For that matter, you could take this further. For example, I'll go to the Develop module. Because I have the actual image with me, I could then do a little post-production work, warming this up, adding some contrast to there, and just modifying the image a little bit. Now that we've done all of this work, what we'd want to do is then probably either close Lightroom and then kind of restart or think about this in a new way, or we could reopen a different catalog. So here what I am going to do is I am going to go ahead and quit Lightroom, just to illustrate a kind of making a distinct shift, or change, from one computer to another.
So, here I'll go to Lightroom and choose Quit Lightroom. Well, now that Lightroom has been quit, what I want to do is I am just going to leave this folder alone, and I am going to say that I am back on my main computer. On my main computer, I know that I have my main catalog inside of my Pictures folder. So, I am just navigating to my Pictures folder, and here is that main catalog. Now you don't always have to navigate right to those particular locations, yet here I find it's helpful. Just to illustrate, I'll go ahead and open Lightroom from this location.
When I open this one up, there really hasn't been anything that's been changed. This is still the original file. If we look at our keywords here, for example, we don't have any keywords on this image. We don't have any post-production work on this photo. So, what we want to do is we want to merge those two catalogs together. We want to bring in all the work that we've done to this file here. The way that you do that is you go to File, and here we choose Import from Catalog.
Now the catalog that we are going to be importing is in our yosemite folder. There it is. Again, this is the one that our studio manager has worked on. Or, to think it of it in another way, this is the one that we've worked on while we're flying on the airplane. Whatever the scenario. Then here, we'll click Choose. This will then ask us, "What we want to do?" Now, we have a couple of different options. It tells us what the catalog contents are: eight images. It says, "Hey, there isn't anything new." That's fine. What you want to replace? Do you want to replace the metadata and the developed settings? Do you want to replace the metadata, developed settings, and the actual images themselves? Well, in my case, I just need to do the metadata and that post-production work that I've done.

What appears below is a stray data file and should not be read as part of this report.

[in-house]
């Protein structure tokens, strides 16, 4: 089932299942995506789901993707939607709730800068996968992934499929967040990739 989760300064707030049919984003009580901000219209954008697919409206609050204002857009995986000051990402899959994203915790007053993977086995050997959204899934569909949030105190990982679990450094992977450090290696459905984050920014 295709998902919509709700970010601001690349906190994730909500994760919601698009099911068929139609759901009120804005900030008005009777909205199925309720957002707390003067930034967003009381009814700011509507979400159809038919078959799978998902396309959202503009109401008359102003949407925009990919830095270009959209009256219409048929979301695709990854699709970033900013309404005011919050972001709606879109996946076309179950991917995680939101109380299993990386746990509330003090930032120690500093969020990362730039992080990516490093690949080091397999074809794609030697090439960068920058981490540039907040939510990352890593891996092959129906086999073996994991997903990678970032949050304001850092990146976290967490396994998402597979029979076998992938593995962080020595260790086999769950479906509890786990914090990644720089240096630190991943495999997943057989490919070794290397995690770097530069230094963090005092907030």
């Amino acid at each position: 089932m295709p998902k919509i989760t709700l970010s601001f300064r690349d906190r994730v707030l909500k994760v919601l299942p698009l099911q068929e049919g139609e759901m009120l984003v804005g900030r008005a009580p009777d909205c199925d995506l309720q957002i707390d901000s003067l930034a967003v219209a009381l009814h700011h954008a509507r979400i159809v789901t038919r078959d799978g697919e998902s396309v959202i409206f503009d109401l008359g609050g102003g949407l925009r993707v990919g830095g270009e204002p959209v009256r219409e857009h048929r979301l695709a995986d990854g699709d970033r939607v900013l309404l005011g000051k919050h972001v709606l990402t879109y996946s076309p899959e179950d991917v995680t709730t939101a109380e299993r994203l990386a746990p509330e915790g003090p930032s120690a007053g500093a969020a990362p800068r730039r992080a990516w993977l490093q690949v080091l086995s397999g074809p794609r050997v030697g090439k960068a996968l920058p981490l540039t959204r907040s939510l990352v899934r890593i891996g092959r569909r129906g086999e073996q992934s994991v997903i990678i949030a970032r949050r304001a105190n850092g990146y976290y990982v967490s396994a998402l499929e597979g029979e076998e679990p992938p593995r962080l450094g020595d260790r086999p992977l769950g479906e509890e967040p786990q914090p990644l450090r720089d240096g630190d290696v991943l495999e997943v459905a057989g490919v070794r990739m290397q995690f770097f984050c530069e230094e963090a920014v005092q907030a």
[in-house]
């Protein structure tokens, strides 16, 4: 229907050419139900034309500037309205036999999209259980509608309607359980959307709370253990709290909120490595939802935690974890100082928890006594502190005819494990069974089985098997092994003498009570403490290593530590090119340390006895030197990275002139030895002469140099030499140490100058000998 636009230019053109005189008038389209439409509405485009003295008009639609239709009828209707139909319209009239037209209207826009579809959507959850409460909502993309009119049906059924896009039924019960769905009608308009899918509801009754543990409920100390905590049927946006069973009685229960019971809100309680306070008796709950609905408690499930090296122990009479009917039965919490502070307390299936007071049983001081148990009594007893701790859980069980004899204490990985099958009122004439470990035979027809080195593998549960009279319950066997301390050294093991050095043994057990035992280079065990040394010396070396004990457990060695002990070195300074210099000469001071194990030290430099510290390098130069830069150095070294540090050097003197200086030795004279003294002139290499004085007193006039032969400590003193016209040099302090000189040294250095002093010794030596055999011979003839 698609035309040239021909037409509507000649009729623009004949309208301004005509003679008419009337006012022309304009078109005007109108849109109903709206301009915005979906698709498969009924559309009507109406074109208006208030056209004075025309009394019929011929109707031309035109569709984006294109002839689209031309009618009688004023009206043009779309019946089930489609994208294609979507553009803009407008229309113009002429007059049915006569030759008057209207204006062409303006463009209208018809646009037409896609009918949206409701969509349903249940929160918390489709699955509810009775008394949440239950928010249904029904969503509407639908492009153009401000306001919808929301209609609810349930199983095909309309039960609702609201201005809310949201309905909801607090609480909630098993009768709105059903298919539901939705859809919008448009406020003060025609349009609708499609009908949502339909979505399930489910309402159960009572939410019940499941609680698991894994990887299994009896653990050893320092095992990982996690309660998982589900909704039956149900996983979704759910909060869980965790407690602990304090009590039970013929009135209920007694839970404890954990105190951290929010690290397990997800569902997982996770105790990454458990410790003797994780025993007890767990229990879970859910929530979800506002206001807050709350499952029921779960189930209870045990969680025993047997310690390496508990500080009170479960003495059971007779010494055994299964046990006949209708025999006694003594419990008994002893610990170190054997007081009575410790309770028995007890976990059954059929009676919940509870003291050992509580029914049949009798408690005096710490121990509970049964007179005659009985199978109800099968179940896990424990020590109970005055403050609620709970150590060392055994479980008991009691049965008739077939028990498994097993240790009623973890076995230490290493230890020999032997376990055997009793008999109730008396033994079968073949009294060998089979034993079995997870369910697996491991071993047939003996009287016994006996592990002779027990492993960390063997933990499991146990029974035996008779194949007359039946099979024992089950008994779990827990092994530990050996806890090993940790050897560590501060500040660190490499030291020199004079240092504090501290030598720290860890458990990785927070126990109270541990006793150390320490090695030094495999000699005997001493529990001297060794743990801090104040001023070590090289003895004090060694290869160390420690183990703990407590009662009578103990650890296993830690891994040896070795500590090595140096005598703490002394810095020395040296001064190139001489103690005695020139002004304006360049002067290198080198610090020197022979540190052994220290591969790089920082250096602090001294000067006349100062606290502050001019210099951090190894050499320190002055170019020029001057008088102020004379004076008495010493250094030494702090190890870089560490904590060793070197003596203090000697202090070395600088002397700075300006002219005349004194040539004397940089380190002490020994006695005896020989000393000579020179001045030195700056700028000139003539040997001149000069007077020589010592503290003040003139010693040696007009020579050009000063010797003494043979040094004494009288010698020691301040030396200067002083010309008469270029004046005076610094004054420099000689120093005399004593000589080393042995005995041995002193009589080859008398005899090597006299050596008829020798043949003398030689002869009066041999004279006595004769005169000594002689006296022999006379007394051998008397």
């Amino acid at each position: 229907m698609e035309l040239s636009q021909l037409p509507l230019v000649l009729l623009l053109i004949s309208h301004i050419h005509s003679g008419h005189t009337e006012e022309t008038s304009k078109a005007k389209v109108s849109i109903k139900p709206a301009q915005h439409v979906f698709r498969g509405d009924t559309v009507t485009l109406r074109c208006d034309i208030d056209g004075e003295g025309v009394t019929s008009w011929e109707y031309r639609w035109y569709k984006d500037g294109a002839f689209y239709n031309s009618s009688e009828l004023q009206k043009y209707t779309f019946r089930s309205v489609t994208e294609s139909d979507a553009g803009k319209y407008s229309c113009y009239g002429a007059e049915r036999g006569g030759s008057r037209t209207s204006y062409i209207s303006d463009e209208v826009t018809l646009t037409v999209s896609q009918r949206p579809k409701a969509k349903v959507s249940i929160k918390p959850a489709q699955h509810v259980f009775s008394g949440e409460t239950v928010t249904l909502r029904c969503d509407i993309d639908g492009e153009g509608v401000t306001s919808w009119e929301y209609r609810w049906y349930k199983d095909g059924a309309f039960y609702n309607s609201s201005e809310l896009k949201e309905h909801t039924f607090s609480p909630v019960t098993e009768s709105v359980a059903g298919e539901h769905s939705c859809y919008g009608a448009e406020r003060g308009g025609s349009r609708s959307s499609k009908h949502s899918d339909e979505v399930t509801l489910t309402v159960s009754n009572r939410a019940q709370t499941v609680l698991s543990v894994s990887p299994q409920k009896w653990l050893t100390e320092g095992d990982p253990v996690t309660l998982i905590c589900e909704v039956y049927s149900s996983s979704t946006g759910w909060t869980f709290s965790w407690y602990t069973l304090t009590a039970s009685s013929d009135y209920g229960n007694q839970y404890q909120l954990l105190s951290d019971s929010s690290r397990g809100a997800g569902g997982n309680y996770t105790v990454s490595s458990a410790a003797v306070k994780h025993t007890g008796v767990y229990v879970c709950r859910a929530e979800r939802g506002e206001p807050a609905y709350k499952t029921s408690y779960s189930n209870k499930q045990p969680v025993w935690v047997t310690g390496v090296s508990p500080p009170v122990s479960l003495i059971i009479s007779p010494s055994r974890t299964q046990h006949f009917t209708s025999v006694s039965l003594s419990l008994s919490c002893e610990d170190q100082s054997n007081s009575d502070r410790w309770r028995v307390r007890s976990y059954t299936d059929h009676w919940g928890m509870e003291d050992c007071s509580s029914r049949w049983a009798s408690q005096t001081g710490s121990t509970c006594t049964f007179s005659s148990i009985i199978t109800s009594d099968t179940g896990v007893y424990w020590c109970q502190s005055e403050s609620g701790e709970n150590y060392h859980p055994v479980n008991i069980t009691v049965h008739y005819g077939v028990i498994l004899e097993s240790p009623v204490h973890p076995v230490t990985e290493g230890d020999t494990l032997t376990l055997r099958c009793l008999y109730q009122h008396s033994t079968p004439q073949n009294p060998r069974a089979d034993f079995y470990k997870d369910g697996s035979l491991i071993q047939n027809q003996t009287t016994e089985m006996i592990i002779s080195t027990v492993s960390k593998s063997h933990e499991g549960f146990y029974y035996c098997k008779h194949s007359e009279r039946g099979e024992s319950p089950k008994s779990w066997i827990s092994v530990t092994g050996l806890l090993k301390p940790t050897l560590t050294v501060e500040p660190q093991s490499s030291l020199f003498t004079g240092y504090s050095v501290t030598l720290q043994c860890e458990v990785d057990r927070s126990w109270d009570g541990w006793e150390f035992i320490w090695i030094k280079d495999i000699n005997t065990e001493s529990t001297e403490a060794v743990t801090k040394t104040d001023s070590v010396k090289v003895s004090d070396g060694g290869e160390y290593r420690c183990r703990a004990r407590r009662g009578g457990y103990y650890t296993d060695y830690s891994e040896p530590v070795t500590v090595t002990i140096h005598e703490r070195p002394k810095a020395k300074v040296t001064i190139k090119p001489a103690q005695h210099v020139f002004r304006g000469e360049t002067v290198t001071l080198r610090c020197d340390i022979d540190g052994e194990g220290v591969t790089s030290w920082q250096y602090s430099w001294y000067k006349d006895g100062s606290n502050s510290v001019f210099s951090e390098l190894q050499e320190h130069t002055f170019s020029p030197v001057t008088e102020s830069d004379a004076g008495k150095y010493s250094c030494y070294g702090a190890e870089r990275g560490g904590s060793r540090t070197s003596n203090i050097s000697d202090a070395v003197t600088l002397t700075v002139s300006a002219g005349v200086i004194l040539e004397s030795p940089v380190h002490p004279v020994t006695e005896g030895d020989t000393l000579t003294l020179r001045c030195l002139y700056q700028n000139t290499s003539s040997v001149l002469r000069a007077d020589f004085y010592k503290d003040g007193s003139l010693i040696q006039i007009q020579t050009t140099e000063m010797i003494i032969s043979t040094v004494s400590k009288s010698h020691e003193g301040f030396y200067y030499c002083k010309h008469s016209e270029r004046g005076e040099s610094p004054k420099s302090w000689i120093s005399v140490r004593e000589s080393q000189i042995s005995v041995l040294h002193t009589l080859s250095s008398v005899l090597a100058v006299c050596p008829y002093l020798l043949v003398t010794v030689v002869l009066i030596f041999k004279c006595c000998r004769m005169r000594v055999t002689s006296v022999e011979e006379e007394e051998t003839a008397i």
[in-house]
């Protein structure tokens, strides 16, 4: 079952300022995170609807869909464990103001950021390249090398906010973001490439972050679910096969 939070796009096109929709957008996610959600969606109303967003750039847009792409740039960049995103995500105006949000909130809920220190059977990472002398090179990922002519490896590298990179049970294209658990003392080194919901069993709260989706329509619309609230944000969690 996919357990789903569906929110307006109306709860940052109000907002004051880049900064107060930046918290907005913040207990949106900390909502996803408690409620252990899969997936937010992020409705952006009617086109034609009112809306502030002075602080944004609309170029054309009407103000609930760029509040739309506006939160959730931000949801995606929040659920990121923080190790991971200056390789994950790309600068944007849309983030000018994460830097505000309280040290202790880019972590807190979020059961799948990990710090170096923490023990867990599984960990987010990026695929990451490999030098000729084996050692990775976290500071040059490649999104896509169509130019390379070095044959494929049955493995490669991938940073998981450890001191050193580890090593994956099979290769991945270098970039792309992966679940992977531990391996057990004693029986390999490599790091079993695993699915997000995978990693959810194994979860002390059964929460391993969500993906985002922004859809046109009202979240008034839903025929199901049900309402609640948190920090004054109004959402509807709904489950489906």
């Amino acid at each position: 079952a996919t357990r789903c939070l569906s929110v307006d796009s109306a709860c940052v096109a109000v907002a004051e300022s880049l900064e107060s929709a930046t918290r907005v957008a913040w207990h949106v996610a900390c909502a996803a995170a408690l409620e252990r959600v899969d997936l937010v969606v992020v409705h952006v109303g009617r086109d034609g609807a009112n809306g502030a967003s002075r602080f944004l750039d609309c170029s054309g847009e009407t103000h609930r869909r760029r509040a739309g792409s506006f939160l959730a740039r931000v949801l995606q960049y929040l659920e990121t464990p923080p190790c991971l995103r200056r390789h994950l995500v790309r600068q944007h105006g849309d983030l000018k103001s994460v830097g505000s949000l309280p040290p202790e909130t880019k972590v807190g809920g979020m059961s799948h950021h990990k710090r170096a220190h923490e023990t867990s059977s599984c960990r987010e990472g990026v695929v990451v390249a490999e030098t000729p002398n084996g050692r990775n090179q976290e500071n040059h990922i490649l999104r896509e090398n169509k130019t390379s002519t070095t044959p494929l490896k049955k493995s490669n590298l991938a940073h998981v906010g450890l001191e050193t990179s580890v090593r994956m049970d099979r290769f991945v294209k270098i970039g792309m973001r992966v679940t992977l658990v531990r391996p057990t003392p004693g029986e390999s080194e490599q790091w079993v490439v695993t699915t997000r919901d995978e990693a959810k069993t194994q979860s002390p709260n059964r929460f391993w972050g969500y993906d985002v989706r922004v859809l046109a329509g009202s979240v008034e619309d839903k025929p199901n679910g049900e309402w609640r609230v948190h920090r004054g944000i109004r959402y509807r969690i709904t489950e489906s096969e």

It's showing a preview there, so I can see all the images it's going to bring in. In this case, it's only going to modify those that have had changes applied to them: these three up here at the top, which you can see. The rest of these are grayed out because I didn't do anything. I didn't make any changes to those. This is really helpful, right? Because this can let me know, gosh, my studio manner didn't get to these five images here, or oh, yeah, I didn't get to work on those while I was on the airplane-- whatever the situation is, it's informing me. They are only giving me changes or updates to three photographs.
We'll now click Import. This will then go through that import process. It will pull up the images that have been changed. We'll be able to see those here. What we can also do is go back to our old folder to access these as well. As we click through these, you'll notice that we have new keywords on each of these images and also in this case we have new Develop settings. We could go to Develop module with this image and say, you know what? My photography assistant is good but not great. That's a little bit too warm for me.
I am going to go ahead and just bring that down a few points. That's a little bit more like my style. I really like that. So as you can see, what we can do in this scenario is we can export something as a catalog. We can work on it externally on another computer, and then we can merge, or bring, those two catalogs together.